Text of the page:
September 16, 2015 § Leave a comment
August 13, 2014 § Leave a comment
Watching thoughts arise and fall is rather, should I say it, enlightening?
There doesn’t seem to be any thought that is not assigned some degree of reality. Even when I can positively say that I’m just imagining something, my brain still wants to color it real.
I don’t have any problem with my brain telling me, for example, that the stranger in front of me let a door close before I got there. But when the thought arises that he or she did it “on purpose” and I react with a tinge of resentment, then I have to wonder what good it does for my brain to make even imagined events, seem real?
Long ago it was probably a good survival tactic to have primitive man act “as if” the source of a noise in the nighttime forest was a predator. But today it seems we behave as if anything that offends our self-image is a predatory fact that needs to be acted upon. That the offended one may be the only one who knows an offence has taken place seems to make no difference. There still seems to be a need to act upon this “as if” situation.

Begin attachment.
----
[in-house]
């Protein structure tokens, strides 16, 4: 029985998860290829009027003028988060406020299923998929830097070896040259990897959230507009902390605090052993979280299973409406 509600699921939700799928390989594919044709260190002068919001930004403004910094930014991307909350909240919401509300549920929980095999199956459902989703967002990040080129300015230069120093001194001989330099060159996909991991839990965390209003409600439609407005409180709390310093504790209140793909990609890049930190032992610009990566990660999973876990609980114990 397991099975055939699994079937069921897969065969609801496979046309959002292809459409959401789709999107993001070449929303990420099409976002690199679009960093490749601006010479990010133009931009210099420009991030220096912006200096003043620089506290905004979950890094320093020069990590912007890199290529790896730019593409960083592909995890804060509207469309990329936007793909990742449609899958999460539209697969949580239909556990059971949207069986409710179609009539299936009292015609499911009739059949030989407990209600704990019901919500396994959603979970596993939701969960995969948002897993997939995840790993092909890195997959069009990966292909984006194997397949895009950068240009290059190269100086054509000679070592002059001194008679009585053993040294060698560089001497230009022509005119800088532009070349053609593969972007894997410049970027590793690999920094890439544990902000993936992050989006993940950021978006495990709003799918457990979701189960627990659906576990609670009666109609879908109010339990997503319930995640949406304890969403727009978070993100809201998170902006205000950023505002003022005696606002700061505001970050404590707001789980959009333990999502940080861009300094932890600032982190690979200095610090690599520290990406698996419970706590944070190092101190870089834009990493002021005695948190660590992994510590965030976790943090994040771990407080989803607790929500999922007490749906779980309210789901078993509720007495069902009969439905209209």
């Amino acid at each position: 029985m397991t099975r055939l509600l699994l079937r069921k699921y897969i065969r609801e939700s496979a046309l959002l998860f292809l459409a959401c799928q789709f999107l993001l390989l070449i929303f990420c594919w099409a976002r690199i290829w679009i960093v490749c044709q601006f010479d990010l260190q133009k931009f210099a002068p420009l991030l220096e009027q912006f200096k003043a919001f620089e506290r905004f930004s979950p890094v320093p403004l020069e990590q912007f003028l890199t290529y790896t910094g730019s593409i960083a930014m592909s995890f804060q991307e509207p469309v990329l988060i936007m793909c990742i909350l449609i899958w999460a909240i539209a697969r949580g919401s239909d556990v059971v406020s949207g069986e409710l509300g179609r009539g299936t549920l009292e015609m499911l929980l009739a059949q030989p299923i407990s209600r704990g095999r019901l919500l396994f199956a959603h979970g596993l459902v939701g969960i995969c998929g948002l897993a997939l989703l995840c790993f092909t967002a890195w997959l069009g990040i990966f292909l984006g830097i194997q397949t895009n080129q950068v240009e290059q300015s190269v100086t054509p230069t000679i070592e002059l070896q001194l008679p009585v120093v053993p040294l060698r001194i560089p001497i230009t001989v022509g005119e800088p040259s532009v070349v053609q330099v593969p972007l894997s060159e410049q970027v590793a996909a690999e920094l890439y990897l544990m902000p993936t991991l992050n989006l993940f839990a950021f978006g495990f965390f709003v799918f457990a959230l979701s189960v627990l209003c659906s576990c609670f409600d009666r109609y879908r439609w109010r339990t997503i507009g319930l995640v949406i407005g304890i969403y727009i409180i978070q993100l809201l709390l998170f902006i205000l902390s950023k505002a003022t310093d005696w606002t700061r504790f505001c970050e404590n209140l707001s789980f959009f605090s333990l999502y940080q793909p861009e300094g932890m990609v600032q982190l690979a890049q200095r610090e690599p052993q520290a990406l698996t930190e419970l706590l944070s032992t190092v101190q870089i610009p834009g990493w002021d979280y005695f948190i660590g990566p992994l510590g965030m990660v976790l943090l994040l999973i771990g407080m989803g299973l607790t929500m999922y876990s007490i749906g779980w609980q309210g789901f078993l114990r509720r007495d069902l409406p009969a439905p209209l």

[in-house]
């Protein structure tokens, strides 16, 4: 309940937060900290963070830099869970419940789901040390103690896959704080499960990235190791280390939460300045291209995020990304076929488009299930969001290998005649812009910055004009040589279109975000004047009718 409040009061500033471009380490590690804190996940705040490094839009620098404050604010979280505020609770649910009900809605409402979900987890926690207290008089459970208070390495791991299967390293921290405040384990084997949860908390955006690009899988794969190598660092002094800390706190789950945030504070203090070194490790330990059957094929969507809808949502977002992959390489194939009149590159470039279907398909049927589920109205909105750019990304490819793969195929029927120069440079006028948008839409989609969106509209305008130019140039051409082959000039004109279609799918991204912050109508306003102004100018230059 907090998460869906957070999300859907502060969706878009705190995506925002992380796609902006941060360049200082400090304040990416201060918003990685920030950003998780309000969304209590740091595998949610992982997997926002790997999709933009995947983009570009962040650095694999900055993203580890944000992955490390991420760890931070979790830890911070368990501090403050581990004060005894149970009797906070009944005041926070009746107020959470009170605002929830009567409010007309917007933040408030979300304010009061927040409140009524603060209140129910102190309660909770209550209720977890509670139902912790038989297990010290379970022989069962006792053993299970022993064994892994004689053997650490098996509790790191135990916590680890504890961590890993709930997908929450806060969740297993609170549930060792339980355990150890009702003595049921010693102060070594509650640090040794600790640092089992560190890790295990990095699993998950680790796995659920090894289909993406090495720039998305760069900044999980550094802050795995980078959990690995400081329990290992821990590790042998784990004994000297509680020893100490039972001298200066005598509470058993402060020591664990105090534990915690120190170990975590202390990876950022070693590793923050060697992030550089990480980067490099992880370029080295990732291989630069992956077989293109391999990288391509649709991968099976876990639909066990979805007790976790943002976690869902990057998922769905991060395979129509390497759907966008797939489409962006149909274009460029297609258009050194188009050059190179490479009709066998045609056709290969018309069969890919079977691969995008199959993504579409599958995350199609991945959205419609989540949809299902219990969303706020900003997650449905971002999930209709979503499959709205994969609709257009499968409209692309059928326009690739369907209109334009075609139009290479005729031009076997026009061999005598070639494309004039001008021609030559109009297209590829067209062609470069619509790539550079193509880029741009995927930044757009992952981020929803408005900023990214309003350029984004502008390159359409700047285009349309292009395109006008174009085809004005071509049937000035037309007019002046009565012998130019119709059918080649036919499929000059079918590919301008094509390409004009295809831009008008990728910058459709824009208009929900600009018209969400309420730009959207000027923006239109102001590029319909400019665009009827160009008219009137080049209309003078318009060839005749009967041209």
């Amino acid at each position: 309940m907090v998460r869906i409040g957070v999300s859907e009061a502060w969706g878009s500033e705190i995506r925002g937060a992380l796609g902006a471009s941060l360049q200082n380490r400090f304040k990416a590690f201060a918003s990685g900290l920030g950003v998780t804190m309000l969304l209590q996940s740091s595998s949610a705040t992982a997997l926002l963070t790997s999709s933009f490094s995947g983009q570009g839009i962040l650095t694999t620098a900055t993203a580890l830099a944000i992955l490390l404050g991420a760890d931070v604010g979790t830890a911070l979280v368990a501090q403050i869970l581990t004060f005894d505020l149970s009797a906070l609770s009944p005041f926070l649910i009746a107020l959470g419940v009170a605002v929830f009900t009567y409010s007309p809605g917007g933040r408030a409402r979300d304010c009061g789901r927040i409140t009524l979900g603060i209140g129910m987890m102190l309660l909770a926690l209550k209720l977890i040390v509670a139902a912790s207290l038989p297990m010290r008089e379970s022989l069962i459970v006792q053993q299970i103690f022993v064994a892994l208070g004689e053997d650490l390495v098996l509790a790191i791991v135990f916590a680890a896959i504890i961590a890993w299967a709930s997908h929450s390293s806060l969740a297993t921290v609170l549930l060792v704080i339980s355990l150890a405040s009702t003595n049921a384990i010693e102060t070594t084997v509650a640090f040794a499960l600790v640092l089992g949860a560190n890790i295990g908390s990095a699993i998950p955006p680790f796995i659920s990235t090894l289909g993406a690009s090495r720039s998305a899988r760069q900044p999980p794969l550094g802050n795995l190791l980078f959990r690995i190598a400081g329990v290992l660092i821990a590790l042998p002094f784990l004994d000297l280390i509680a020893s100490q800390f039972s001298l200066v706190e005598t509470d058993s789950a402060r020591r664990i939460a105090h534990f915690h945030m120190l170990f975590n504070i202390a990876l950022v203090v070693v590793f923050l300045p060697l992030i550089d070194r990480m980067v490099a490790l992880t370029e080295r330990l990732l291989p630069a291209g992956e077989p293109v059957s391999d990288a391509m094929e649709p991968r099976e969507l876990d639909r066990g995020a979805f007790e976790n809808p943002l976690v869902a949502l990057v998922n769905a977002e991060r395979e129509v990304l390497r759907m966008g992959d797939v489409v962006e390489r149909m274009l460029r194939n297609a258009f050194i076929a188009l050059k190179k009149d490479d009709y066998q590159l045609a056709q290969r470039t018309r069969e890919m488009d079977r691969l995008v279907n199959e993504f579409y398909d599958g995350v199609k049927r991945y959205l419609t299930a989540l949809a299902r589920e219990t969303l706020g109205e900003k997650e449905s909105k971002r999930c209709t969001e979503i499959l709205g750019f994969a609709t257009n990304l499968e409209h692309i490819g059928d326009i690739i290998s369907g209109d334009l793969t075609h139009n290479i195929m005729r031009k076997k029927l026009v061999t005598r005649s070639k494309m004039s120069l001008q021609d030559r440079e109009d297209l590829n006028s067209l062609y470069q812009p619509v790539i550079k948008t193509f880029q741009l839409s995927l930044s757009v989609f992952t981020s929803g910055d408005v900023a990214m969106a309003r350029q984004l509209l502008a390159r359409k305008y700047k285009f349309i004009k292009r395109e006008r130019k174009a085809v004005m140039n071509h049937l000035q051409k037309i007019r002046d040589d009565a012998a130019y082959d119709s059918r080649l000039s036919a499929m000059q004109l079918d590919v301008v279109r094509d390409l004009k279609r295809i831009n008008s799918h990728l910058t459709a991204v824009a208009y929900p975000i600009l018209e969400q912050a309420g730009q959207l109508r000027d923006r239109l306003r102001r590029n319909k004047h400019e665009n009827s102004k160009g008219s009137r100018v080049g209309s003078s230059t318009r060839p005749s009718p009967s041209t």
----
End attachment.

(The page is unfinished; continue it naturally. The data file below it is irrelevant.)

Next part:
When my cat sees something curious, she investigates. If it’s nothing then she licks her paw and walks away. Yet when today’s average person finds nothing in the curious, he or she returns to it again and again thinking something is there that was missed. They’ll buy a lottery ticket, even though they’d have to buy 26 million to have a good chance of winning a major prize. They’ll go to the pub every Friday to have a good time, even though they’ve never woken up the next morning feeling a good time was had. They’ll have the same discussion with their partner, even though it always ends in an argument.
It does seem the average person’s brain is locked into a reality that is neither conducive to happiness nor even real. Yet most everyone acts as if what he or she is doing makes perfect sense.
How is it a cat’s brain works, and ours do not?
January 7, 2014 § Leave a comment
Many come to meditation to calm the emotions and control unruly thoughts. If the practice is allowed to deepen the realization dawns that the tide of emotions and the waves of thought never cease. The waves still lap upon the beach and the tides still cover the sand, even if there are fewer storms.